The role of curative surgery in treating prostate cancer patients with rectal involvement has been controversial. Historically, TPE has been generally unsuccessful when used as a curative approach to treat locally advanced prostate cancer in several small-sample case series and the role of TPE was limited to palliate debilitating perineal pain and other local symptoms, such as haematuria, urinary obstruction, and urinary and rectal incontinence . Spaulding and Whitmore reported no long-term survivors among patients with locally advanced prostatic adenocarcinoma involving the rectums who were treated with total pelvic exenteration . Similarly, Zincke reported on 7 patients who underwent total pelvic exenteration after failure of radiation therapy . Despite the extensive local procedure, the residual cancer rate was high and local control was not improved with a median time to progression of 15 months. Many articles have cited these findings and advocated a less invasive treatment such as external beam radiotherapy [45, 48]. In this retrospective series, for the hormonally untreated patients, there were three treatment strategies based on hormonal therapy.19 patients (31.14%) have been treated with hormonal therapy only, other 25 patients (40.98%) have been treated with combining hormonal therapy with radiotherapy or rectum cancer operation because of the misdiagnosis as rectum. Surprisingly, the remaining 12 patients were given TPE (19.67%). The comparison of survival differences between the three treatment groups could not be done because of the high censoring rate with short follow up in these patients.However, interestingly, in this series, TPE combined with hormonal therapy in 12 patients give us six of thirteen long-term survivors for more than 3 years with the longest survival time of 96 months. Furthermore, 5 patients were still alive with disease-free status for 8, 10, 24, 36, 96 months. The above observations indicated that TPE combined with hormonal therapy appears to confer better survival for hormonally untreated prostate cancer patients with rectal involvement.It is also important to note that 9 of the 12 had extrarectal metastases at the time of surgical resection. This indicated that extrarectal spread of disease is not a contraindication to TPE and that such patients may also attain long-term survival. In addition, we believe that TPE may also provide potential survival benefit in hormonally relapsed prostate cancer with rectal involvement only disease, because a study  showed the median overall survival time of 24 months comparing with 5 months of this series. What is the underlying reason for TPE to improve survival in prostate cancer patients with rectal involvement? The possible explanation is local control, removing the potential source of future metastases, and improving the response to systemic therapy . Although it is inappropriate to make inferences regarding the role of TPE in the management of prostate cancer with rectal involvement based on the findings in this retrospective review, we and others  believe that TPE should be further evaluated as treatment strategies for selected patients, especially in nonextrarectal metastatic hormonally untreated patients, because they may provide better local control and a potential long-term survival and cure.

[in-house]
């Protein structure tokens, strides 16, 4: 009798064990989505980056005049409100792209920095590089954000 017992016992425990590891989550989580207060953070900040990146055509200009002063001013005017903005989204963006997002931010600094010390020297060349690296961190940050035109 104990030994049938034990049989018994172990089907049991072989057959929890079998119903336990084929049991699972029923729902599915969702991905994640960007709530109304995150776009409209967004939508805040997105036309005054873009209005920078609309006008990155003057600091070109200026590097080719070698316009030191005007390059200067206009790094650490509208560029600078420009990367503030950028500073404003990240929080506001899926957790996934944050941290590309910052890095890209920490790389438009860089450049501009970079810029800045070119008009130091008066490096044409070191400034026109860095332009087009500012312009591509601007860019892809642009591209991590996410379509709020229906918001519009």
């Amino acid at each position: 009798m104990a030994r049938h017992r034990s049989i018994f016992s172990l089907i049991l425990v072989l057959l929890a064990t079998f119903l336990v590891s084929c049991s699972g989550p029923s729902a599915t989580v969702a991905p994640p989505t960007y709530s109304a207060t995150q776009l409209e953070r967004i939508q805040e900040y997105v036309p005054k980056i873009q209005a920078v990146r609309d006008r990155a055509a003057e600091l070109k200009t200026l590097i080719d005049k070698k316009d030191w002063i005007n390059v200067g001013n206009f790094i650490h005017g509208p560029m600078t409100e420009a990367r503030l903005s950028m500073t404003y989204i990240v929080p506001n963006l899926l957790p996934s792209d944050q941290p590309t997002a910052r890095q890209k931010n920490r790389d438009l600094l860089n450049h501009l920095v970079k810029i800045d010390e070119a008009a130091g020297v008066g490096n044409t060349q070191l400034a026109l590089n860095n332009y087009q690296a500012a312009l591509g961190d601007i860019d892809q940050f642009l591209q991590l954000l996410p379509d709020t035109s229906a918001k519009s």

This study had several limitations. Due to the extreme rarity of prostate cancer with rectum involvement, we could obtain the data for only 5 patients who were admitted over the last 13 years to our hospital. Hence, we collected all available cases from the literature and found an additional 89 cases. Because of the retrospective nature of data collection, the limited information provided in the literature, and short follow-up period with high censoring rate, the statistical results should be interpreted cautiously. Therefore, the absence of association of some factors with survival could be attributed to the small case numbers which may result in insufficient statistical power. Nevertheless, the findings of this study are still valuable for better understanding the disease processes of prostate cancer with rectal involvement and the factors affecting the survival of patients with this rare disease.
In conclusion, our findings suggest that rectal involvement does not necessarily predict a worse outcome when presenting as a previously hormone-untreated disease and that the prognosis was worse when presenting as a hormonally relapsed disease. Although limited by the short follow-up period with high censoring rate, our study indicates that prior hormone therapy and rectal bleeding were independently associated with a significantly poor overall survival in prostate cancer patients with rectal involvement. TPE combined with hormonal therapy appears to confer better overall survival in hormonally untreated patients. It is also necessary to determine who can benefit from TPE for prostate cancer with rectal involvement patients.
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The study was supported by NSFC (81071787) and Tianjin Municipal Science and Technology Commission (08JCYBJC10300)
The authors declare that they have no competing interests.
HTW and BGL: acquired the data and draft the manuscript. HTW and YHY performed the statistical analysis. All authors read and approved the final manuscript.
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Wang, H., Yao, Y. & Li, B. Factors associated with the survival of prostate cancer patients with rectal involvement. Diagn Pathol 9, 35 (2014). https://doi.org/10.1186/1746-1596-9-35